You're likely to start by seeing your primary care doctor. In some cases when you call to set up an appointment, you may be referred immediately to a dermatologist or a surgeon.
What you can do
Before your appointment, you may want to write a list that answers the following questions:
- When did your symptoms begin?
- Have you experienced this problem before?
- Does anything improve your symptoms?
- What, if anything, appears to worsen your symptoms?
- What medications or supplements do you take regularly?
What to expect from your doctor
Your doctor is likely to ask you a number of questions, including:
Sept. 05, 2015
- Have you been running a fever?
- Is the pain keeping you awake at night?
- What is your occupation? Do you sit all day?
- Cameron JL, et al., eds. The management of pilonidal disease. In: Current Surgical Therapy. 11th ed. Philadelphia, Pa.: Saunders Elsevier; 2014. http://www.clinicalkey.com. Accessed Aug. 15, 2015.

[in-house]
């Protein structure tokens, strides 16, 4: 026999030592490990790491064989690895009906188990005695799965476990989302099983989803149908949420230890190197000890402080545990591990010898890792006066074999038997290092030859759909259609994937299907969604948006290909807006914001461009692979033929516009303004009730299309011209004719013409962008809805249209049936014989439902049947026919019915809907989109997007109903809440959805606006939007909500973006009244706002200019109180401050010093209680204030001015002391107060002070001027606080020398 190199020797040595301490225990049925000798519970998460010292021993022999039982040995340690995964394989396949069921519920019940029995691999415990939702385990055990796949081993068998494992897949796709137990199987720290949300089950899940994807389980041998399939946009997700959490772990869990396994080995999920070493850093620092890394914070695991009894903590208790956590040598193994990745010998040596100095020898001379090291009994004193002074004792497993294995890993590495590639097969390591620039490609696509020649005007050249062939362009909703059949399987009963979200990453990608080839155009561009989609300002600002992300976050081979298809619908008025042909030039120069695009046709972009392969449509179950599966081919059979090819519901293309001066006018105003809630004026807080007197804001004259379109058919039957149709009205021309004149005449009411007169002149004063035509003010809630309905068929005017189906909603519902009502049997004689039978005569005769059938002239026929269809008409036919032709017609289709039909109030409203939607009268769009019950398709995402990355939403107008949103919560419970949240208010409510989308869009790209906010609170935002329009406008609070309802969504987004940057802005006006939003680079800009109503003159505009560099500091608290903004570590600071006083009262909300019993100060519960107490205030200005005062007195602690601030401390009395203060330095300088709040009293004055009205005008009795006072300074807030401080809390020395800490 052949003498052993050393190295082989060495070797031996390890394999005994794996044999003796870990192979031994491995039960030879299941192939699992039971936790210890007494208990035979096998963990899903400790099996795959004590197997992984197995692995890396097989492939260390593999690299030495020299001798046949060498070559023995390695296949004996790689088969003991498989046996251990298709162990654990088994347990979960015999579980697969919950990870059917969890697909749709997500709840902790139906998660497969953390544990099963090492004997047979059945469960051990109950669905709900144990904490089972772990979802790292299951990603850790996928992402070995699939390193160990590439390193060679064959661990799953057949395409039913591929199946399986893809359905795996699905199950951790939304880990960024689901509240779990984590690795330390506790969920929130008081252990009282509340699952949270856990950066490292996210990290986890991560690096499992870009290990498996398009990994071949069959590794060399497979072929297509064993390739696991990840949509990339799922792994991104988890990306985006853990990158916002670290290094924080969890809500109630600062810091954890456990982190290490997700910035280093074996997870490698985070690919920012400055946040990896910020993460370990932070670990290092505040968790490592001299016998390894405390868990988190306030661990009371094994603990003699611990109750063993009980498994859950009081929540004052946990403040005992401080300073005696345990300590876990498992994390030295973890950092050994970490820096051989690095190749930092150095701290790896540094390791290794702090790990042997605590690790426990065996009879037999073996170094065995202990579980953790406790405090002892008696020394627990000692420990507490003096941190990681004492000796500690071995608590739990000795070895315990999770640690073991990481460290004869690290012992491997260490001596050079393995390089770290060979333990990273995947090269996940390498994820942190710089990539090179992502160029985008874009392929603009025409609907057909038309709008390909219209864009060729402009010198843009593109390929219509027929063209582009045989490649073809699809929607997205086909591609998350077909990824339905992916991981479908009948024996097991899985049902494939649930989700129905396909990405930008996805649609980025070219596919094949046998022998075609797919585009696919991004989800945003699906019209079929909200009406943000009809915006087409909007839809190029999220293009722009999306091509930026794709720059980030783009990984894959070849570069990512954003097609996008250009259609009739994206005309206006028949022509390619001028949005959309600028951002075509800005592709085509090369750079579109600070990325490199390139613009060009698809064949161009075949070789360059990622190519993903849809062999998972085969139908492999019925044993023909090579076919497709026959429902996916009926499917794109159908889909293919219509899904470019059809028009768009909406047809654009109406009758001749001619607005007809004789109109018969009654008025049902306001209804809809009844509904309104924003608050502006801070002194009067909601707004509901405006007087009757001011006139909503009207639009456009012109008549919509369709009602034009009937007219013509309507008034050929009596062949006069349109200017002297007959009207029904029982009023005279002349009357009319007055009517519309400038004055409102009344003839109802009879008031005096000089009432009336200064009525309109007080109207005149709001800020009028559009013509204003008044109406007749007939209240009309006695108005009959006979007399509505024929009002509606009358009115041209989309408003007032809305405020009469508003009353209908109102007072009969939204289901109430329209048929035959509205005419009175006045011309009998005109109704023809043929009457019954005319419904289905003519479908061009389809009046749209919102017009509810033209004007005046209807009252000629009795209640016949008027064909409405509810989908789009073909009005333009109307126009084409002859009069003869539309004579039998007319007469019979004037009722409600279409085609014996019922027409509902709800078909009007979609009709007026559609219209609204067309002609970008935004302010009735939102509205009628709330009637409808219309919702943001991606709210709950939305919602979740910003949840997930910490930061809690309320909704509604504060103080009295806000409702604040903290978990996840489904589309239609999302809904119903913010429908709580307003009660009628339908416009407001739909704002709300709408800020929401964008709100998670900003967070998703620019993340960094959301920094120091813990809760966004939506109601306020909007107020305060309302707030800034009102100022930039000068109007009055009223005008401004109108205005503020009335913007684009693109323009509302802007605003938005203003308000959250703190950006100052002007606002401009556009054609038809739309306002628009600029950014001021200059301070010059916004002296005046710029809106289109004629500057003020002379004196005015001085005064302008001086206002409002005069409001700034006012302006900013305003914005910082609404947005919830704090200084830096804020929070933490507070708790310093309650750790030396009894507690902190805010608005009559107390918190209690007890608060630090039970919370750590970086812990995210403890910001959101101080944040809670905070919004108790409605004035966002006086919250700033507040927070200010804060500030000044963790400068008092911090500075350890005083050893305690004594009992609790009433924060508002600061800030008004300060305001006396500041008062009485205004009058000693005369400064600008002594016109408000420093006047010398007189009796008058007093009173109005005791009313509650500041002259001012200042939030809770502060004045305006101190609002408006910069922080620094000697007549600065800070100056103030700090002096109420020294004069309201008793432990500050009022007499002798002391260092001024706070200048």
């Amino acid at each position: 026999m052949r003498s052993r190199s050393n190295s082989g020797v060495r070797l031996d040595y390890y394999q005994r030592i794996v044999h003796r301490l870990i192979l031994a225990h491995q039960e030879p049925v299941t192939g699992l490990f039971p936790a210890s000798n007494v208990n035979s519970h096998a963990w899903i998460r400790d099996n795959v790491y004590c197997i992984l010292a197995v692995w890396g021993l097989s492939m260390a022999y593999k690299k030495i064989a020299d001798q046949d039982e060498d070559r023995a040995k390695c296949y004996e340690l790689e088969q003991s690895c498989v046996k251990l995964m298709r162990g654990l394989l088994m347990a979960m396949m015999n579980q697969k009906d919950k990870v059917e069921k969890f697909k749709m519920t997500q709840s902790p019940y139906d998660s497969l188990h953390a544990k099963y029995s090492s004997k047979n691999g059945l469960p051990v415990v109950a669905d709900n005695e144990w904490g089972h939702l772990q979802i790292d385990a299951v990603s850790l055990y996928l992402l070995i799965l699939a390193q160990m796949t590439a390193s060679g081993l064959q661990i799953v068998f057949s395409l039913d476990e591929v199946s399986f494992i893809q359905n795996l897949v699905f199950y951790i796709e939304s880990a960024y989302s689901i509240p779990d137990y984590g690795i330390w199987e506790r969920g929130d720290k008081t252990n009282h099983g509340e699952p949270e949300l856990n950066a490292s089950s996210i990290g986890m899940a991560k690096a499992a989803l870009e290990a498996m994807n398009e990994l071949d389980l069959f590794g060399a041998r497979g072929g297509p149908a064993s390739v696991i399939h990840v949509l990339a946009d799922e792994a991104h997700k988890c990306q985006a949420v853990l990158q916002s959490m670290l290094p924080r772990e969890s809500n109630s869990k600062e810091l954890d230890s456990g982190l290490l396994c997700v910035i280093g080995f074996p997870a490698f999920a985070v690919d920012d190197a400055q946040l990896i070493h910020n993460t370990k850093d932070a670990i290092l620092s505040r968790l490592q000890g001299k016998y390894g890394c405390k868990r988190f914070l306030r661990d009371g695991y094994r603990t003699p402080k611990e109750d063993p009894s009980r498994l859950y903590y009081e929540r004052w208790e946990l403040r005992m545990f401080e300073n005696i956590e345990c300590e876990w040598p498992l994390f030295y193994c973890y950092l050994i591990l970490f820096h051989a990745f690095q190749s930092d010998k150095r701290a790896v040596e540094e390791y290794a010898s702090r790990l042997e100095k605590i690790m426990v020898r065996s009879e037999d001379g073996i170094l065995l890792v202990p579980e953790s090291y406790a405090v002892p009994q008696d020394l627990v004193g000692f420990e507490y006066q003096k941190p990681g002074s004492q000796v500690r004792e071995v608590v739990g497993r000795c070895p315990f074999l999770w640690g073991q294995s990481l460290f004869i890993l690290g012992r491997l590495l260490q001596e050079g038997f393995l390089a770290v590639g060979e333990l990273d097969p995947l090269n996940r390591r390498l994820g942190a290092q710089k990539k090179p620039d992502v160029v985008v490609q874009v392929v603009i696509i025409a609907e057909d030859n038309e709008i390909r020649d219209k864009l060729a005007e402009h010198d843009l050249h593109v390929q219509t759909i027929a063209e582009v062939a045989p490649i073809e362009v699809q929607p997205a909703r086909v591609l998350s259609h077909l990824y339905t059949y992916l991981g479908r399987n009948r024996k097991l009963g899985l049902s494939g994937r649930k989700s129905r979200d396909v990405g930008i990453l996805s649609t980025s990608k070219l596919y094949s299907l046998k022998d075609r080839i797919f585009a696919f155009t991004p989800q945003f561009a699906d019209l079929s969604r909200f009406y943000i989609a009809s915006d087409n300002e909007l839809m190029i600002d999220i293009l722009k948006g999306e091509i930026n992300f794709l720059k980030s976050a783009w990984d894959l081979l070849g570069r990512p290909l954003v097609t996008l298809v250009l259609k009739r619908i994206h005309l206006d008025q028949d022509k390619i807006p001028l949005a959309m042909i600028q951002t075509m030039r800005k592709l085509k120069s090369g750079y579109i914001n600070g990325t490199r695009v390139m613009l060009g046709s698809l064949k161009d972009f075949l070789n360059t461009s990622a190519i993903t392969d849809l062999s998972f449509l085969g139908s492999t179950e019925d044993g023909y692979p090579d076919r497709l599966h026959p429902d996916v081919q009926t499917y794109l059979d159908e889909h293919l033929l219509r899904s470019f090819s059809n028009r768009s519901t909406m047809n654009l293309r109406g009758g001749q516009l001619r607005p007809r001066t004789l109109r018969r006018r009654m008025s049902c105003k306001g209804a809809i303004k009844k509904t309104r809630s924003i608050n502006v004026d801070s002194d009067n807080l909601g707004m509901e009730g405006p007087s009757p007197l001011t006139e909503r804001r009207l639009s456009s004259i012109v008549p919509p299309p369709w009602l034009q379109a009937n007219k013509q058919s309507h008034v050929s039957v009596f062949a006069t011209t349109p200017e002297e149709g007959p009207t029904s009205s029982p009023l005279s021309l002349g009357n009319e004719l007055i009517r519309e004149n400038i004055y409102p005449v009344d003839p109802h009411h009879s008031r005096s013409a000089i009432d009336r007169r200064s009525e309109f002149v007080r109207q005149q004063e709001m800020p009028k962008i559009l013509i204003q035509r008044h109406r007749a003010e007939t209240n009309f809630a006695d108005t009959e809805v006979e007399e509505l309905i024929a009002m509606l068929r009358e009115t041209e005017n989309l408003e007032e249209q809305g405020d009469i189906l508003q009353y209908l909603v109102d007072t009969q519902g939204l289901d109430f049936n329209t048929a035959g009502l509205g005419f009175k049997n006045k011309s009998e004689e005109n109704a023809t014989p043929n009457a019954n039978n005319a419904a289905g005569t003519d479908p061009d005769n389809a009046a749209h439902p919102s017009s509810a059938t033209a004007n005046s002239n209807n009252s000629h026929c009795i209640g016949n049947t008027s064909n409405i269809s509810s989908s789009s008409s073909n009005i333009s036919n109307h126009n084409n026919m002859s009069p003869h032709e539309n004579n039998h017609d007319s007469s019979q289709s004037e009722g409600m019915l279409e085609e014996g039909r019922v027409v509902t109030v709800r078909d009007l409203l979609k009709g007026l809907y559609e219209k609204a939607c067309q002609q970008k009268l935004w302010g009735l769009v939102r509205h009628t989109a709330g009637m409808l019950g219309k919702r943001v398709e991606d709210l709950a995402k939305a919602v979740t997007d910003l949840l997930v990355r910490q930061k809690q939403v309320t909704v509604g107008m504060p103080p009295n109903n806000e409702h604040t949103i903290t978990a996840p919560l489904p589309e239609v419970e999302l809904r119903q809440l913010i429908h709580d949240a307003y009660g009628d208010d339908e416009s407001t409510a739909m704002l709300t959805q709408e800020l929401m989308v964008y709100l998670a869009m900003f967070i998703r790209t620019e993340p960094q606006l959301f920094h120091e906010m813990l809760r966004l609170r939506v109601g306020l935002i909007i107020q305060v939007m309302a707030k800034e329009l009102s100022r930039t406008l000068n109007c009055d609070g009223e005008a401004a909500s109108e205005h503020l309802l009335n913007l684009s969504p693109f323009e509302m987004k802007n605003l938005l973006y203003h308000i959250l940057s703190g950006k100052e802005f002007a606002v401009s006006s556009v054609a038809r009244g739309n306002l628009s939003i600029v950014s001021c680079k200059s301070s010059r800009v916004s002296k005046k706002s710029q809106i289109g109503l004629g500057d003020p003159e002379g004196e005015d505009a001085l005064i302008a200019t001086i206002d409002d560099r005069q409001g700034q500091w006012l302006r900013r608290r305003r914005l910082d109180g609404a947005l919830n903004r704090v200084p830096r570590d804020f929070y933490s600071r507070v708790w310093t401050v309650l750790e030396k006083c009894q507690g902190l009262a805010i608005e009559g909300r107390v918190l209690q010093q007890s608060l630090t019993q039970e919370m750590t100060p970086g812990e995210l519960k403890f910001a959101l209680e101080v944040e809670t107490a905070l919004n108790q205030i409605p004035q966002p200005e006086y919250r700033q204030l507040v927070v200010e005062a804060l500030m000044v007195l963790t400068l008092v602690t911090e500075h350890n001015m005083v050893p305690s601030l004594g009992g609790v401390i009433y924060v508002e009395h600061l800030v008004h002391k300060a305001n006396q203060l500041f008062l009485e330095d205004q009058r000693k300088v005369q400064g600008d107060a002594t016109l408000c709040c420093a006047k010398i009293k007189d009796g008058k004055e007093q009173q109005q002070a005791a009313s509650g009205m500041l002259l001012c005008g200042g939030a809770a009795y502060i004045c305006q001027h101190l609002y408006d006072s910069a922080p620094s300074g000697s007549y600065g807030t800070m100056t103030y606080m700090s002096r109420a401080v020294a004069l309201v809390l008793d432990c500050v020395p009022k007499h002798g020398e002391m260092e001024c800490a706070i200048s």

- Pfenninger JL, et al., eds. Pilonidal cyst and abscess: Current management. In: Pfenninger and Fowler's Procedures for Primary Care. 3rd ed. Philadelphia, Pa.: Saunders Elsevier; 2011. http://www.clinicalkey.com. Accessed Aug. 15, 2015.
- Marx JA, et al., eds. Disorders of the anorectum. In: Rosen's Emergency Medicine: Concepts and Clinical Practice. 8th ed. Philadelphia, Pa.: Saunders Elsevier; 2014. http://www.clinicalkey.com. Accessed Aug. 15, 2015.
- Sullivan DJ, et al. Intergluteal pilonidal disease: Clinical manifestations and diagnosis. http://www.uptodate.com/home. Accessed Aug. 14, 2015.
- Pilonidal disease. American Society of Colon and Rectal Surgeons. https://www.fascrs.org/patients/disease-condition/pilonidal-disease. Accessed Aug. 16, 2015.